There’s a lot of information out there these days on how to tell your partner about sexual fetish — but what do you do if you’re on the other side of that situation? What’s a great way to react when your partner comes to you with something new and a little more, well, extreme than you’re used to? It’s a delicate situation, especially if what they’re into isn’t something you’re into or, in some cases, something you’ve never even heard of. But don’t worry! There are great ways to react when your partner reveals a fetish.
Kinkly.com defines “kink” as “an umbrella term used to describe a wide range of sexual activities that are considered to be unconventional or unorthodox.” It’s a broad definition because kink encompasses a wide range of activities, from spanking to bondage to getting turned on by pretending to be a puppy — to name just a few possibilities. And because we live in a sex-negative culture, a lot of people have kinks that they’ve kept secret for fear of being seen as freaks. But that doesn't mean that in order to be a good partner, you have to automatically go along with whatever they want to do.
"Whatever you decide, it's good to thank your partner for telling you something about their sexuality, even if you have a negative feeling about the activity," sex and relationship coach Charlie Glickman, PhD, tells Bustle. "It isn't easy to share that, especially if they feel any discomfort or embarrassment around it. A simple 'thanks for telling me about that' shows that you value their sharing it, even if you don't want to do it."
So that's one great reaction — but what are some bad ones? It’s important to remember that it was probably really, really hard for your partner to work up the guts to tell you what they’re into. They were probably terrified that you’d be disgusted or you’d shame them or you’d laugh in their face — so don’t do any of those things. I mean, it’s totally understandable if you have an immediate, unthinking reaction and laugh, for example, but if that happens it’s important to apologize immediately and move on to one of these nine possible responses instead.
1. “Sure, why not?”
Some kinks — like light bondage or even a light gag — have become pretty common, but your partner might still be nervous about sharing them. If their kink is something you just don’t think sounds that crazy, awesome! Go for it!
2. “Sounds fun! Let’s do it!”
Best case scenario, your partner’s kink is something you’ve fantasized about too and your only reaction is excitement. In that case, go have fun! "If you learn something interesting about your partner’s desires in bed, and it’s something you’re interested in, too — go for it!" April Masini, relationship expert, author of four relationship advice books, and the Ask April advice column, tells Bustle.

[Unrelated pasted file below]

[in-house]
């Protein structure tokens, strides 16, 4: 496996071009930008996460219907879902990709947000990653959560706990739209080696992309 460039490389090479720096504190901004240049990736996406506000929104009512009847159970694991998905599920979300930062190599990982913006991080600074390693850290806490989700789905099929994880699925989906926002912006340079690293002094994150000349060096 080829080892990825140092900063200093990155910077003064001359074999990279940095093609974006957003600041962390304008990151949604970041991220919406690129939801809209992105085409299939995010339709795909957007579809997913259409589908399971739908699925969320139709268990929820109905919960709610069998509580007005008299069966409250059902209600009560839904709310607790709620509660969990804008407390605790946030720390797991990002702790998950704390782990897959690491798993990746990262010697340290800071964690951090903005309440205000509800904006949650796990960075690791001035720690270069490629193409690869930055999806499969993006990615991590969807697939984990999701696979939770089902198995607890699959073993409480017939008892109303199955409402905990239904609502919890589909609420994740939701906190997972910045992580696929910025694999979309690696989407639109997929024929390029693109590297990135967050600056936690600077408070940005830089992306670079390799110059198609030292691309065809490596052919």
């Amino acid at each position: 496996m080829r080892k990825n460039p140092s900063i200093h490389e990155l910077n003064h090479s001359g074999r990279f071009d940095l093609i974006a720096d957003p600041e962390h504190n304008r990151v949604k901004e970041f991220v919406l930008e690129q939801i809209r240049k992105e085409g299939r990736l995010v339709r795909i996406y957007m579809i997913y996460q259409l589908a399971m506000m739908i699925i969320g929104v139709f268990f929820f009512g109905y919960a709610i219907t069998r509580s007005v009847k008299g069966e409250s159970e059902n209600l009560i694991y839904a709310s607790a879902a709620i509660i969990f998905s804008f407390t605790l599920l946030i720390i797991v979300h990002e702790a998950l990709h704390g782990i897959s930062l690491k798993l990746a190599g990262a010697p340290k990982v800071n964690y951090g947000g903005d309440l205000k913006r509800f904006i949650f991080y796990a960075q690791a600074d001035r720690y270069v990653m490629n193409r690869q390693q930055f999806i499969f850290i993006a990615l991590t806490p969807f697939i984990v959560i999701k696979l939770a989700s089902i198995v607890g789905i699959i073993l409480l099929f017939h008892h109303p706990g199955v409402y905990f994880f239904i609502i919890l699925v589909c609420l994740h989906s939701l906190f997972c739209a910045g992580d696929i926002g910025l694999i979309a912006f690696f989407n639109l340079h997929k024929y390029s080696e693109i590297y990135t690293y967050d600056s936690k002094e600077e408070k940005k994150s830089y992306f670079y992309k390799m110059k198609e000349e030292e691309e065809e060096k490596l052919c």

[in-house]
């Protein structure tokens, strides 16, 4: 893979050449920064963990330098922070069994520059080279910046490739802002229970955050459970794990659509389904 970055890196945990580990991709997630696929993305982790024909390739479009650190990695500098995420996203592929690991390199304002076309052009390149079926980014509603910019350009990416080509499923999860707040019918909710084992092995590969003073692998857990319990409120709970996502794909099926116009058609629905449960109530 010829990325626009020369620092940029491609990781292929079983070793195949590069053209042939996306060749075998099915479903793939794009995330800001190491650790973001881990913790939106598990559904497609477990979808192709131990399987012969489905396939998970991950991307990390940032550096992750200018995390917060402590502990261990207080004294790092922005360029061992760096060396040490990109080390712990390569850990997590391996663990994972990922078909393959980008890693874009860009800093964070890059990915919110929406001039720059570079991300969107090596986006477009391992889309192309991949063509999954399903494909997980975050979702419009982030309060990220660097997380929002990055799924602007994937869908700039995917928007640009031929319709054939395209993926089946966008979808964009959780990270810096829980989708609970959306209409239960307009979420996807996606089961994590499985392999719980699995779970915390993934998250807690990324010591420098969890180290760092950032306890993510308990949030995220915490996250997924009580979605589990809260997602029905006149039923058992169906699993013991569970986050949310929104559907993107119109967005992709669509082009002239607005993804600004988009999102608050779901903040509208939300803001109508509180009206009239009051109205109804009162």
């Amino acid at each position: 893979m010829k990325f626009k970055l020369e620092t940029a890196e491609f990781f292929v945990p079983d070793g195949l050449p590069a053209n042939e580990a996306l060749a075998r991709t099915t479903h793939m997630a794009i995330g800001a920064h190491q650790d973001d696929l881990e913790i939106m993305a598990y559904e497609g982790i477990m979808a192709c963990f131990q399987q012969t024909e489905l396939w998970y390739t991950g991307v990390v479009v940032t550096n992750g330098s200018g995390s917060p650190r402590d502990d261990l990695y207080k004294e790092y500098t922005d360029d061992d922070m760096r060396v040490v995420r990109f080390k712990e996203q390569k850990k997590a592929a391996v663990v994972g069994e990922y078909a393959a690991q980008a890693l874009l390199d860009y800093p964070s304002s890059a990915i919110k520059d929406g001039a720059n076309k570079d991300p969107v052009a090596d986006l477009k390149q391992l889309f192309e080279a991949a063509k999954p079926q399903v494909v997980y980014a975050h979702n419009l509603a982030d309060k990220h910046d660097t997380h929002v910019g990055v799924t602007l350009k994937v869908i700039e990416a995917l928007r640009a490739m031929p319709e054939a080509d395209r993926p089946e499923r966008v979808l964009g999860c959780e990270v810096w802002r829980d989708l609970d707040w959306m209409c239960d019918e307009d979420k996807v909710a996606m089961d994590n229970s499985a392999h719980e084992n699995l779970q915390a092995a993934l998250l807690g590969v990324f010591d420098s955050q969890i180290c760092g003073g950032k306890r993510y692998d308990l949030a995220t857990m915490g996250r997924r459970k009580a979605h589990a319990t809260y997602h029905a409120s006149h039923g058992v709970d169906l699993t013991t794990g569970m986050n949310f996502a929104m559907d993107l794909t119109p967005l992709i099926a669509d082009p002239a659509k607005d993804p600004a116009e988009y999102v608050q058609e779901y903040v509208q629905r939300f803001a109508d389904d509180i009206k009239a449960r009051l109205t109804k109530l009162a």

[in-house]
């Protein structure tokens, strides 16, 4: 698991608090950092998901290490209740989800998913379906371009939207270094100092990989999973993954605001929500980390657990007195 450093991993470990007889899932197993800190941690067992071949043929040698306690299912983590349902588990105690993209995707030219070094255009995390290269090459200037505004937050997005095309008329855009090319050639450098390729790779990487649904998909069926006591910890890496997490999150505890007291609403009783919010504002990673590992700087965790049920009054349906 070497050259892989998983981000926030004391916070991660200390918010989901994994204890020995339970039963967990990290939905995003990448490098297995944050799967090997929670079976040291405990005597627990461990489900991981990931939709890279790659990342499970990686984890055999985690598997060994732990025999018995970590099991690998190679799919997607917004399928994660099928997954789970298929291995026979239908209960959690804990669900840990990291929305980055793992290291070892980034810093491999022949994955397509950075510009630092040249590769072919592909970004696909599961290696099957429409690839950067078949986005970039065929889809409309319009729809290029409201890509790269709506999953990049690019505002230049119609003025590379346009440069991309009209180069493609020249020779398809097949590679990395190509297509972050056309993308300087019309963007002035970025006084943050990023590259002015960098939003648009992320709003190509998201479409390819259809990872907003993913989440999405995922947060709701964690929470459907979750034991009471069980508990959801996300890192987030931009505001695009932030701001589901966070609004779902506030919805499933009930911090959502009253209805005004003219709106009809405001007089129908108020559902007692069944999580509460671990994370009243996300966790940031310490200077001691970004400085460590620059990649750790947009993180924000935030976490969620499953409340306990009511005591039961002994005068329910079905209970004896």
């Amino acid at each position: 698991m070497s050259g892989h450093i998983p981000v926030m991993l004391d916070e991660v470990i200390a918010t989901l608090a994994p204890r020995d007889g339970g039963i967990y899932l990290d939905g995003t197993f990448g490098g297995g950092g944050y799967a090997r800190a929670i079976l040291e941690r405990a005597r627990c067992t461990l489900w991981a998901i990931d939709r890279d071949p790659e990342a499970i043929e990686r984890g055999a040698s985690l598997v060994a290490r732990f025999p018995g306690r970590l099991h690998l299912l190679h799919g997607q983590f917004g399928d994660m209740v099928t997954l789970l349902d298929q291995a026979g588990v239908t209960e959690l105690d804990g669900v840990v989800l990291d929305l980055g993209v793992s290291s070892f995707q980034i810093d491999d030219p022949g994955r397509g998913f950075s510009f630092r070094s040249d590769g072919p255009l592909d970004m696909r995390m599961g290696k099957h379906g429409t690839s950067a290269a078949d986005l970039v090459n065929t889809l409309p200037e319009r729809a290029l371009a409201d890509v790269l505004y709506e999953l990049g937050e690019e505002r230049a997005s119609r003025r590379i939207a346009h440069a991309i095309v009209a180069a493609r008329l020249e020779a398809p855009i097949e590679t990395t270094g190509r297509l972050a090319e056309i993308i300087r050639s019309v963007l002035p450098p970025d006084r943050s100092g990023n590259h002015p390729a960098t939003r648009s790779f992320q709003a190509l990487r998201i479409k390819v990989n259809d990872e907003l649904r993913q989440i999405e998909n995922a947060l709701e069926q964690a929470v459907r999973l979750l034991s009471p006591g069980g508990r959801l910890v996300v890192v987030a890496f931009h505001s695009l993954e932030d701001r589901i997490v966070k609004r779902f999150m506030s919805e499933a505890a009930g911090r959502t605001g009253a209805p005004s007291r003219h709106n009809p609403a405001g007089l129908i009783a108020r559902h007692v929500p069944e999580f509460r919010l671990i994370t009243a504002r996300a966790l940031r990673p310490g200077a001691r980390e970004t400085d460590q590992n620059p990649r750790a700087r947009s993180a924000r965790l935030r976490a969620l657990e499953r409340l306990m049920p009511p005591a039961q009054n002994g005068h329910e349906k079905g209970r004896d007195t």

3. “I’m not sure I can do that, but I could do this instead.”
Sometimes a kink falls under a broad category, like how handcuffs fall under bondage, which falls under BDSM. If you can’t see yourself doing the exact thing that your partner is interested in, determine what category it falls under, figure out what other sex acts fall under that category, decide which ones you think you could do, and suggest that instead.
4. “Can I have a little time to think about it?”
There’s absolutely nothing wrong with needing some time to think about how you feel about your partner’s newly revealed kink. Especially if it’s something that you think is kind of coming out left field, taking some time to really think about how you feel about it is definitely preferable to just blurting out a reaction. Take your time, work through your feelings, and you and your partner will be stronger for it.
"You may uncover a fact about yourself you didn’t know — like an ex always wanted to do a particular sex act and the ex was someone you broke up with badly, so you equate that sex act with the unpleasantries of the break up," Masini says. "Knowing that allows you to separate out your feelings about the act from your feelings about the person you did the act with in the past. This is how we move past obstacles, in bed and otherwise."